Those close to the water cantilever out, boldly growing horizontally. New twigs sprout; some up, some down. The down twigs get drenched in salt water each time the tide rises—eventually their leaves wither and slough off, drown and dissolve. The up twigs have an impulse to grow and grow, but the rain and dew will weigh them down. They will collapse eventually and sink beyond rescue. Jungle vines drip down, some straight as a ruler, some with graceful swerves and lacy leaves. Black butterflies flit about.
Dawn is delayed here. Usually, in an open bay, we have no shelter as the sun crests the horizon, piercing our eyes with knifelike rays. Here the sun must climb high to slide into our green hole. It touches the highest edges of our cavern walls and slowly cascades, soaking the foliage in sunlight, prying the colors from the gloom. Finally it reaches the surface of the water, which is already festooned with up-side-down reflections of the cavern walls. A breeze tickles the surface and the images shimmer.
The water temperature is in the low ’90s. The air is humid. This intense photosynthesis factory creates its own scent of high octane oxygen. Our hiding place is an amphitheater—a basin of air where all the sounds are amplified. Our playful shouts are answered by echoes. But the hush is pure. No waves breaking over the reef or on the beach. It’s just us, our echoes, and the birds.
If a fortune teller had said “One day you will become an avid bird watcher,” I’d have chuckled and asked “Will I be good at shuffle board, too?” But now I wish for a reference book, or a CD of bird calls, to help me identify them, sort them out.
Hidden in the foliage, dozens of birds sing out to tease us with their hoots and tweets and squawks. One sings, “Bet you can’t SEE me.” Another whistles a haunting melody, “Sweet pea, sweet pea, please don’t LEAVE me.” The doves hoot out their crying laugh, “Who-who-who-who-whoooo.” The cockatoos and parrots are noisy and busy arguing. The sea eagles watch silently from their aeries above.
Two hornbills are perched in the bare branches of a dead tree high up. We are not sure if any of the sounds are theirs. They take flight, unfurling imperial wingspans, gliding with graceful ease, each wing tip curling upward like a lady’s pinky finger.
Even though we are hidden from view and quite some distance from any villages, we have several visitors. The first day a single man paddles into our cove. He saw us as we passed by his village on our way into the maze. He is just curious about our boat, so we invite him aboard and show him around. The second day a single man, with a single child, came to visit. His son had asked him to bring him here. He has never seen a sailboat before. They come aboard and we show them around too.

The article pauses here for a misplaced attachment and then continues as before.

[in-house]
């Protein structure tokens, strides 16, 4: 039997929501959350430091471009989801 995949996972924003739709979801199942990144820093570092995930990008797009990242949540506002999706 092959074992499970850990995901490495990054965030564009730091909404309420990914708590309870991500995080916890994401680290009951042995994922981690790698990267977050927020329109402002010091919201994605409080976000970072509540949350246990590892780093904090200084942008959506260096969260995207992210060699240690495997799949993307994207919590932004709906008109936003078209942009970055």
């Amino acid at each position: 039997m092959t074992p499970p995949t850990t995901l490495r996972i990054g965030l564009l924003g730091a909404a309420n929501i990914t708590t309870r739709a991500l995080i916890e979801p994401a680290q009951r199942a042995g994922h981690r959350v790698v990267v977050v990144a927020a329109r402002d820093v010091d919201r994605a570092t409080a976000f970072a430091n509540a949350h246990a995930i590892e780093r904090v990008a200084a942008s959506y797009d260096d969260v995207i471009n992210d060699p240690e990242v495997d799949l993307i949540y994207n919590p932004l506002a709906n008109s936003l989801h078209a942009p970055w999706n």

On the third day, just as a heavy rain is ending, two large canoes approach, each carrying two ladies. All four are soaking wet. They have heaps of garden produce in the center of their canoes, covered with large jungle leaves. They keep their distance so I beckon them closer. They are laughing and chatting in their own language. When I greet them, they offer me a huge papaya, about 20” long. I try to decline, but they do not understand my reluctance. I try my feeble Pijin. “Mi jes garam tufala popo. Mi no wandem moa (I just got two papayas. I don’t want any more).” But they make me take it anyway.
I ask them what they might want or need. No one speaks English so I try again. “Iufala wandem enisamting? (Do you want something?)” One lady replies “sop” and moves her hands over her shoulders and torso. I think she means ‘top’, but further pantomiming shows me that she is asking for soap. “Ah, was-was!” I hand them each a bar of soap and then Jim hands them some pieces of freshly baked ciabbata bread flavored with garlic. Now they insist on giving me a second papaya! I give them a dozen balloons and lollies to take home to their children. “Tanggio tumas!! Bae, mi go nao.”
As we are leaving the next day, we hear a slow drumming sound—“fwomp – fwomp – fwomp.” Just over our heads the two hornbills swoosh by, their elegant wings flapping slowly. Now we have heard their voices.
Maybe the fortune teller was right. And maybe something did happen—here, in this place that is nowhere.
A Mazed Cove